Kate Rothra Fleming.
Visions of the Natural World
Kate Rothra Fleming and her husband Frank Fleming first bonded over a Furmont reptile hook. She was surprised to see one in the back of his car, and he was astounded that this quiet, petite redhead knew what it was. She had recently quit her regular job to work full time as an artist, making glass jewelry, and Frank worked in the film industry, where one of his roles was to keep snakes off sets. They quickly recognized a shared passion for nature and natural history. Fleming’s mother, Elizabeth Ogren Rothra, a nature writer, was collaborating on the book On Preserving Tropical Florida (University of Miami Press, 1972) while her daughter, an only child, was young. “I spent my childhood traipsing around with mom and dad going into the remote parts of Florida interviewing the early Florida naturalists, the pioneer naturalists,” including Marjory Stoneman Douglass, a wetlands activist who wrote The Everglades: River of Grass in 1947. Fleming’s father, who taught home-bound children, helped her collect fish on the reef, including sargassum fish that she could feed in her hand by shaking tiny shrimp out of Sargasso weed. She also liked to catch snakes and recalls, “I was fascinated with the beauty of gradient colors and the smooth textures and patterns of the snakes and other reptiles that I would see. One time I found a green grass snake, just the most incredible shade of yellow green!,” adding, “I always let them go unharmed.”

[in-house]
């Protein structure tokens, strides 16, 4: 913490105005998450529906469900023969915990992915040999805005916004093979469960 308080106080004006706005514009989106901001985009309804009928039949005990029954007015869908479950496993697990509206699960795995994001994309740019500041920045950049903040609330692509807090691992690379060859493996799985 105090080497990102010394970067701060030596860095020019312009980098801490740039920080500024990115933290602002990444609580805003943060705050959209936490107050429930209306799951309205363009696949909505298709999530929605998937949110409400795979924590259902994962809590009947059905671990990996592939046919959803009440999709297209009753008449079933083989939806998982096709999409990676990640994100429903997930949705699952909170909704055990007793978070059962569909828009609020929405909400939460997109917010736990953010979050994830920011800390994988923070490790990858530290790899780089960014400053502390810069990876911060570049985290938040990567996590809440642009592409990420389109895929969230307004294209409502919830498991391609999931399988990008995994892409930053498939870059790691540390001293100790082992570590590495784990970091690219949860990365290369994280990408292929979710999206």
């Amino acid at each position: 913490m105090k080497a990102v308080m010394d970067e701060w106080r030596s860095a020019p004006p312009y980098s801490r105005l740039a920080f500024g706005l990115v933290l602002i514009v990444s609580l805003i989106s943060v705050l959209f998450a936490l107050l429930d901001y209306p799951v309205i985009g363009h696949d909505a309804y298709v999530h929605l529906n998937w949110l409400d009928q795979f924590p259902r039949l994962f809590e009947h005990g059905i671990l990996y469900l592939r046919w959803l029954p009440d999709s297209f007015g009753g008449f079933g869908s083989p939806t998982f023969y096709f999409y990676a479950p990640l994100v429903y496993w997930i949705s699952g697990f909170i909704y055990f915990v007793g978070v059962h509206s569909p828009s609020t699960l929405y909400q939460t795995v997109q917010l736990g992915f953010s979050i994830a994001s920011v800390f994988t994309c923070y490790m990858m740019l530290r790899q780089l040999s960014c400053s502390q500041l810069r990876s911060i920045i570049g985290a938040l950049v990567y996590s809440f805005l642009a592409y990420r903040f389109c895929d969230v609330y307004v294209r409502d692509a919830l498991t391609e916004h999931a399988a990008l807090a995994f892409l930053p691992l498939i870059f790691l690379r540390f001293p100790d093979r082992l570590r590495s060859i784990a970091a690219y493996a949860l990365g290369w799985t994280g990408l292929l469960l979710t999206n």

For The Full Article
Ashley Callahan is an independent scholar and curator in Athens, Georgia, with a specialty in modern and contemporary American decorative arts. The University of Georgia Press recently published her book Southern Tufts: The Regional Origins and National Craze for Chenille Fashion. She met with Kate Rothra Fleming at the Atlanta Contemporary Jewelry Show. While their conversation included many topics—especially nature and antiques—that were not directly about Fleming’s work, Callahan was impressed by how successfully she distills her interests in little drops of sparkly, shiny, frosty, and wearable glass.